Showing posts from January, 2010

From the Editors: A Witty Lesson

[This editorial was published originally in " Security & Privacy " Volume 2 Number 4 July/August 2004 ] Archaeologists wonder why the city of Naachtun, capital of the Mayan kingdom of Masuul, was abandoned suddenly, with no evidence of natural or manmade disaster. No volcanic eruption. No invading hordes. Why, after more than 250 years of growth and economic vigor was this city abruptly evacuated? Did the leading people in the city fail to react to some important change? What happened? Two recent Internet worms, Slammer and Witty, have sounded an alarm to the entire computer security industry. To date, however, we have failed to respond to the alarm with the vigor warranted. Could we be dooming the Internet itself to the fate of Naachtun? When Slammer hit in January 2003, it shocked the security community by growing with unprecedented rapidity‚ -- doubling every eight seconds or so. The bulk of the machines destined to be infected were hit within 10 minutes, although the

From the Editors: Whose Data Are These, Anyway?

[This editorial was published originally in " Security & Privacy " Volume 2 Number 3 May/June 2004 ] A few years ago I had lunch with Ray Cornbill, a friend of mine who is a distinguished professor, though not a physician, at a major medical school. Ray's unique sideline is as an international rugby coach. We chatted about our work and compared notes on current events. As we finished our lunch and prepared to depart, he made a remarkable statement: "I'm going over to the radiology practice to pick up my old x-rays." What did he mean by that? It turns out that the radiology lab that had taken his x-rays for the past couple of decades decided that it could no longer afford to keep the old ones around. Because he was a well-known professor at an affiliated medical school, a staff member had given him the heads up about the imminent disposal. Why did he care? Well, before becoming a rugby coach, he was an active rugby player for many years. Rugby is, shall w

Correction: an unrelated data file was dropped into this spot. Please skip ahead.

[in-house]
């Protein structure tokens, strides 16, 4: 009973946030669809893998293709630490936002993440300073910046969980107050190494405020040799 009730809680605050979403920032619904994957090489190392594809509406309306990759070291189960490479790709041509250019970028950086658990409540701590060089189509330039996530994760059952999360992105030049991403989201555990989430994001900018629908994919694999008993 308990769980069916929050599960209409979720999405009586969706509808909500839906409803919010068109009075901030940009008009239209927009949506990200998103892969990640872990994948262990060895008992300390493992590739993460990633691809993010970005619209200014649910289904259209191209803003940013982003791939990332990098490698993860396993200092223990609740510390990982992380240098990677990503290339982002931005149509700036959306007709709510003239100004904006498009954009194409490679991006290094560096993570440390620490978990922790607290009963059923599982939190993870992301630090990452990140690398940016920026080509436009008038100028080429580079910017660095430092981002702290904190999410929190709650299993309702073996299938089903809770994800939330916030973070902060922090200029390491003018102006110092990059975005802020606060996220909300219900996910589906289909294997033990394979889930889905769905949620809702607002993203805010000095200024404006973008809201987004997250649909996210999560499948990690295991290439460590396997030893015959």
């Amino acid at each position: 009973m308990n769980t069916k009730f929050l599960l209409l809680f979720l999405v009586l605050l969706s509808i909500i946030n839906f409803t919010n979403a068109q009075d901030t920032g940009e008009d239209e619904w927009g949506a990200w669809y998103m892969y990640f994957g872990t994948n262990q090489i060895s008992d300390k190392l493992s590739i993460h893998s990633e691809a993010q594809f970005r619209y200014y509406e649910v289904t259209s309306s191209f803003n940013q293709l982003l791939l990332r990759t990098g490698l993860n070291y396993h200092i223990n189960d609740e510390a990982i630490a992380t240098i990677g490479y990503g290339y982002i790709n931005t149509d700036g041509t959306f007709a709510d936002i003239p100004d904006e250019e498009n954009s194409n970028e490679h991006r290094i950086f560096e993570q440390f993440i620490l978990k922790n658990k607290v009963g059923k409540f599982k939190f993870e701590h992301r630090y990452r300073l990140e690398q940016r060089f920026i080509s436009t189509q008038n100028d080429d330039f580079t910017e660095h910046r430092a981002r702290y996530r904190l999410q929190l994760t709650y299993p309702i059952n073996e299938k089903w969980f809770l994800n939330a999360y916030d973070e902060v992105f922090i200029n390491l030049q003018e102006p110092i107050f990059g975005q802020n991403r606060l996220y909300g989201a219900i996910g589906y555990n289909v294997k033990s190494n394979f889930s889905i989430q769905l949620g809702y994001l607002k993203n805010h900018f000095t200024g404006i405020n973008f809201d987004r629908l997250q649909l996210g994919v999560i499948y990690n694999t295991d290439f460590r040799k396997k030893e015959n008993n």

From the Editors: Toward a Security Ontology

[This editorial was published originally in " Security & Privacy " Volume 1 Number 3 May/June 2003 ] There comes a point in the life of any new discipline when it realizes that it must begin to grow up. That time has come to the security field, as this magazine's founding indicates. Many things come with adulthood — some desirable and some less so. If we're to establish a place in the engineering community for ourselves as practitioners with expertise in security and privacy issues, we must be clear about what it is that we do and what we don't do; what can be expected of us and the boundaries of our capabilities. Today, far too much security terminology is vaguely defined. We find ourselves confused when we communicate with our colleagues and, worse yet, we confuse the people we're trying to serve. Back in the bad old days, it seemed clearer. The Orange Book (see the related sidebar) was new and seemed relevant, and the industry agreed on the nature of th